And do we even need to get into a discussion about the amount of domestic violence that happens in small towns? You think that doesn’t happen in a small town? Here’s a nice eye opening piece titled “Violence and Abuse in Rural America.” Couple that with limitations towards a better life, especially for girls, and you start to see Aldean’s song for what I said before – delusional paranoia. 

I’m not even going to touch the criticisms around Aldean’s song and race and history – there are plenty of articles debating this.  There’s plenty of troubling issues around this, including shooting the video in front of the courthouse where a lynching happened.

I don’t bring all of this up to continue what Aldean is doing – reinforcing a long standing cultural divide between urban and rural life. I’m not interested in picking sides in such a supposed battle. I don’t see such a thing as helpful to anyone. Pointing out the flaws in the assumption is not the same as lobbing accusations at where people live. 

Look I get it – creating an us versus them song certainly bolsters sales. But that seems rather short-sighted and unhelpful for everyone who isn’t making a profit off of such a song.

If you like rural or small-town living, more power to you. I know there are plenty of wonderful things about small town living. I’m happy for you that this is where you choose to live. 

And if you prefer city life – great! I know there are plenty of great things going for wherever you happen to be. I’m happy for you as well. 

Here’s what I don’t like – creating, or actually perpetuating, us and them scenarios. They are not helpful. They are rarely truthful. They conveniently ignore inconvenient facts. They are often just projections of those who espouse such things. Putting down urban living doesn’t make small town living better. And putting down small town living in favor of urban living doesn’t work either. Small town living isn’t automatically safer or idyllic like the nostalgic lyrics of far too many songs. And that’s not counting the challenges that come with small town living often centered on limited choices and access. I know there are great things about small town too. Urban/city living isn’t automatically more dangerous either. There’s plenty of great things about cities. And there are real challenges too. 

Regardless of whether a person lives in a small town or a city, I can guarantee a few things – there will be problems. They may be different problems, or on a different scale, but there will be problems. Because people are involved. 

And people are messy and irrational. They are broken to some degree and have suffered or are suffering in some way. They need healing and to mourn loss. They struggle with meaning and purpose. Far too many are just barely getting by. It doesn’t matter if we are talking about small towns or cities. 

In small towns and cities, you also will find people who also care deeply about others and are wonderful stewards of wherever they are living and calling home. And there are frauds, con men, criminals, and violent people who make cruelty their life’s mission. They are all there whether we are talking about a city or a small town. 

I think some of the issue here with Aldean’s song is something much deeper than all of this. What he’s singing about without naming it is control. This becomes a theme of some cultures in small towns – something that I think some people in small towns really struggle with. It’s the idea that “outsiders” are coming in, invading, their small town to impose some kind of control over people there. It’s such a weird thing to even describe. And there’s a level of irony that I don’t know if most people even recognize. It’s the desire to have “local control” and be afraid of the the idea of big city imposing its values. The big city could be an actual place, but really it’s just an abstract idea being labeled as “the big city.” Yet the big cities aren’t interested in doing such a thing – They are plenty occupied with their own challenges and most in the cities don’t even know that many small towns exist, nor do they care. You’d have to know something exists in order to have a desire to control it at the very least, wouldn’t you? Maybe that’s what this is about – being recognized as existing. It’s like the little guy in school picking a fight with the big guy in order to be recognized.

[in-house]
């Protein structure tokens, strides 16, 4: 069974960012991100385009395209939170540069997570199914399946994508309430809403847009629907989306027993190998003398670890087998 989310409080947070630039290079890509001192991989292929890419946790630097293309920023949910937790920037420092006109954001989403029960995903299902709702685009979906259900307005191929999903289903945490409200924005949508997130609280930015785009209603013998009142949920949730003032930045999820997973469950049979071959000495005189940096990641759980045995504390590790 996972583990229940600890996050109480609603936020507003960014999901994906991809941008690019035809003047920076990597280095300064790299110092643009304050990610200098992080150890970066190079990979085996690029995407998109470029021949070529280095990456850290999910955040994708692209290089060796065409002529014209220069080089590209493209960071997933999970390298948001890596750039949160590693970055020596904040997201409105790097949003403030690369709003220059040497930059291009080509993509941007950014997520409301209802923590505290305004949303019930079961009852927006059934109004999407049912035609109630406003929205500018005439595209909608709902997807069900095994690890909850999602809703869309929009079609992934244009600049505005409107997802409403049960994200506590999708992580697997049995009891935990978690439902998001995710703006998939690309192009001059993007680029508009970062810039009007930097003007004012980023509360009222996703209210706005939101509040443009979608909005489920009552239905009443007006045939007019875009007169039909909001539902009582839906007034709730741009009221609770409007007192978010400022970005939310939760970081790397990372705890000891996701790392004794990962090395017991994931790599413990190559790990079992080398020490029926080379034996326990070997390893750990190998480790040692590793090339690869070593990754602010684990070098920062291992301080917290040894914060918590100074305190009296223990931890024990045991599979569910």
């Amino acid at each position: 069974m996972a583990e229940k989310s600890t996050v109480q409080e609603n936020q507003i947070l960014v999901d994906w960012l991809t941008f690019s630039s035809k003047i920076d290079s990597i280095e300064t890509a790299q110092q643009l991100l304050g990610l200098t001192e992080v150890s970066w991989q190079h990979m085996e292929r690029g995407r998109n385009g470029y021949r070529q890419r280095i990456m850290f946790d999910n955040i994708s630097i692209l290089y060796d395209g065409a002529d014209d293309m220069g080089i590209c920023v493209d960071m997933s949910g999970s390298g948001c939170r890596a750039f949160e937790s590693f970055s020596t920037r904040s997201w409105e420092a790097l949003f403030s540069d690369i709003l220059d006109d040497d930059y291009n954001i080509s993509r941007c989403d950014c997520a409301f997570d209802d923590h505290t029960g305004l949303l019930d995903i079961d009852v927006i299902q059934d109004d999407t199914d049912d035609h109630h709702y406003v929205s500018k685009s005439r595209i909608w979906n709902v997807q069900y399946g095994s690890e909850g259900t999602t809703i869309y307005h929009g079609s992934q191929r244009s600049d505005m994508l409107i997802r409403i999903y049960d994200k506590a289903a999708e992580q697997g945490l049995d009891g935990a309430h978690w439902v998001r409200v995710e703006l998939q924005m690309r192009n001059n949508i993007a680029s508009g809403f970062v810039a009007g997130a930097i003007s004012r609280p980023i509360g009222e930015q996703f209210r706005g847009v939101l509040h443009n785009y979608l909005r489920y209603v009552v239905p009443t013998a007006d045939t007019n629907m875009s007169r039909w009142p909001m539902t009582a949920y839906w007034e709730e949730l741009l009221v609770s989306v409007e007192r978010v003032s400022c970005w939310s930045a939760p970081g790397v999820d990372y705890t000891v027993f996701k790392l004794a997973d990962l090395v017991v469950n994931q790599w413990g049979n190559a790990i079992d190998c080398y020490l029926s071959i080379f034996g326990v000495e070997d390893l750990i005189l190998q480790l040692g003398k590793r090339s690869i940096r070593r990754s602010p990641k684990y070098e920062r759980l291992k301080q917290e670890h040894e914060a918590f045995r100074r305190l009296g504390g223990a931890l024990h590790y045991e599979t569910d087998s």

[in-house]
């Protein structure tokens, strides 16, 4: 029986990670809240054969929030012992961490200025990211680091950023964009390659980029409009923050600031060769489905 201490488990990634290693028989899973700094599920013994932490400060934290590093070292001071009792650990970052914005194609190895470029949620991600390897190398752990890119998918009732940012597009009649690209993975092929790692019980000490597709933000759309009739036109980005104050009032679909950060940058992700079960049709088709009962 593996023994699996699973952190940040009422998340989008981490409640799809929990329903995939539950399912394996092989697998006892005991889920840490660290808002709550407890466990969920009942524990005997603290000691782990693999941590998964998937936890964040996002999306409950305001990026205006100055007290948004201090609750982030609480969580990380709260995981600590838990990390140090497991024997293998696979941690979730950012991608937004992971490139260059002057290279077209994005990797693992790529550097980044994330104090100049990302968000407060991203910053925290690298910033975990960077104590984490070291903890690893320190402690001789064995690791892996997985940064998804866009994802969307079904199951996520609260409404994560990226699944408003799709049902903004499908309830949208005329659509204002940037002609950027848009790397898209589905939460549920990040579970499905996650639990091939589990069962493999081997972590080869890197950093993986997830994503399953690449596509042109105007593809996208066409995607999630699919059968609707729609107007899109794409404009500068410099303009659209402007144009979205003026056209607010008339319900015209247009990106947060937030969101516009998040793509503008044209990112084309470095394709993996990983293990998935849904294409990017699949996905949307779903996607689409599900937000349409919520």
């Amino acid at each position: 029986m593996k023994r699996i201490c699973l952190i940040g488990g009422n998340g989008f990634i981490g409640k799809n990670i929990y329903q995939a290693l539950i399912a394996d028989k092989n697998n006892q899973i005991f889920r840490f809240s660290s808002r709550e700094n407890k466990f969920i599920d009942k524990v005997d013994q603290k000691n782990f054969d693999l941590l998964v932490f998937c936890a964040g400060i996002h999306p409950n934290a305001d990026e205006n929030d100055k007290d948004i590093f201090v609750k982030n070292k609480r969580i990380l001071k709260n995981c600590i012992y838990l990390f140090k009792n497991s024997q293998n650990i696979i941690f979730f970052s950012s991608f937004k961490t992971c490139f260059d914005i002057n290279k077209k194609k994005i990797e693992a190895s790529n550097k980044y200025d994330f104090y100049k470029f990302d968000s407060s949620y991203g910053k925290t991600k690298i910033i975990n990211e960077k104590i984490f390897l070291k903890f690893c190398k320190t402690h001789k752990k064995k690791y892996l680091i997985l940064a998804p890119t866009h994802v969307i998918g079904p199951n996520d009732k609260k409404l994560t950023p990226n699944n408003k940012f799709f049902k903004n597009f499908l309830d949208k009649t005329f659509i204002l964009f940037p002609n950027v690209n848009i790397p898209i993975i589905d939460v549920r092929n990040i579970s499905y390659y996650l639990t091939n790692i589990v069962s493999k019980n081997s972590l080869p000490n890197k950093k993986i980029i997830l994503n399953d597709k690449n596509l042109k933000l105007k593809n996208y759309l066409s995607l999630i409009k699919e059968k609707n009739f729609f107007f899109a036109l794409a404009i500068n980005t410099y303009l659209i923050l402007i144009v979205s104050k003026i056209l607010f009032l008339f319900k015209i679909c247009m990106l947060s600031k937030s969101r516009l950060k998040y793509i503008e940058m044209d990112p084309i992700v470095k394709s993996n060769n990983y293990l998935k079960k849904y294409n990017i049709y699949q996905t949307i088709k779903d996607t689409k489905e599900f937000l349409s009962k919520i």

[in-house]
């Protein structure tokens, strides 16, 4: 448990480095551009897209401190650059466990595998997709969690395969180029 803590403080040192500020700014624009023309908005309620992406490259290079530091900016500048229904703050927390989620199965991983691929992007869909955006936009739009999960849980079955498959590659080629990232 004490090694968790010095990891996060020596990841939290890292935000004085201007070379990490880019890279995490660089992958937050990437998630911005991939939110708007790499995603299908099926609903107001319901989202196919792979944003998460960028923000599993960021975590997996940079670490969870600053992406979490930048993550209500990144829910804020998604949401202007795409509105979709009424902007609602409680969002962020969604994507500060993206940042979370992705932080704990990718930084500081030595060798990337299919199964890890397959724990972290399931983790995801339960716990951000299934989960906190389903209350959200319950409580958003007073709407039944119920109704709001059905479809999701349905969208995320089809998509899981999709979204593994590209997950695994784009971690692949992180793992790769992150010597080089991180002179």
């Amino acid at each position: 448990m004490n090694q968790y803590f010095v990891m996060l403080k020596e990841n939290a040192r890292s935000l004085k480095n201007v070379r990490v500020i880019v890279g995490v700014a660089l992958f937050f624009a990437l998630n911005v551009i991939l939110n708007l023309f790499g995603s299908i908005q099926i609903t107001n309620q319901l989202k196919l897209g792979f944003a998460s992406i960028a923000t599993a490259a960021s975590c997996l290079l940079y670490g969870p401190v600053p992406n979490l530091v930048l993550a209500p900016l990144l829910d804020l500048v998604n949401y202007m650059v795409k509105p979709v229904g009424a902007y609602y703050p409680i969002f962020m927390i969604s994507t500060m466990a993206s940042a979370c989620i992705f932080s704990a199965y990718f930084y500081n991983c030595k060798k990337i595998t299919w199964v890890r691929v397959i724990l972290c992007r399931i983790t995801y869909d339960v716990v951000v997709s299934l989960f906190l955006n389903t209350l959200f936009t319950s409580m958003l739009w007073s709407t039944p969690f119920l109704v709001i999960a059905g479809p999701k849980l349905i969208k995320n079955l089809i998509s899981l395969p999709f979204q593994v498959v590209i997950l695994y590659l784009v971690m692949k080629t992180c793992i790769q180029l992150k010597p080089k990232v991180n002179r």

Is Aldean just trying to pick some kind of a fight in order to be recognized? I don’t know. 

This reminds me of a sign I saw some time ago. You can see the message in this link. The irony of such a message is that none of us are from “here.” Our history shows that our families at some point left “there” to come “here.” And we then imposed our values on wherever “here” is, displacing the values (and usually the people) that were already “here.” And the audacity of posting such a sign in a community is that our own history has done the very thing that the sign complains about but we seem to think that we innocent.

Is Aldean’s song irony – projecting the very thing that he is complaining about? I don’t know. 

So, where does this leave me. I want to offer this. Why do we feel the need in our culture to disparage those who live differently from us just because of their location, or culture, or anything else for that matter? Why focus on the us and them aspect? So we can feel better about ourselves? So we can think we are somehow more moral and right? So our fantasies and illusions of where we live somehow make us  superior than other people in other locations? 

In my experience, when someone goes on an attack against someone else (or a group of people), it usually means they want attention. And it often says more about the person doing the attacking than it does about the target of the attack.

Maybe we ought to try something else. Maybe we ought to try seeing the value of people, communities, and cultures – especially those different from our own – rather than demeaning them. It might open us to seeing possibilities and learning. It might open us to seeing how connected we are to others. It might help us to see the humanity of others. And in so doing, it might help us to be more merciful to ourselves, our communities, our neighbors, and dare I say it – our enemies, whether they are real or perceived.  And to “those people” who are different from ourselves.

Maybe we can try that in a small town, or a city, or an anywhere.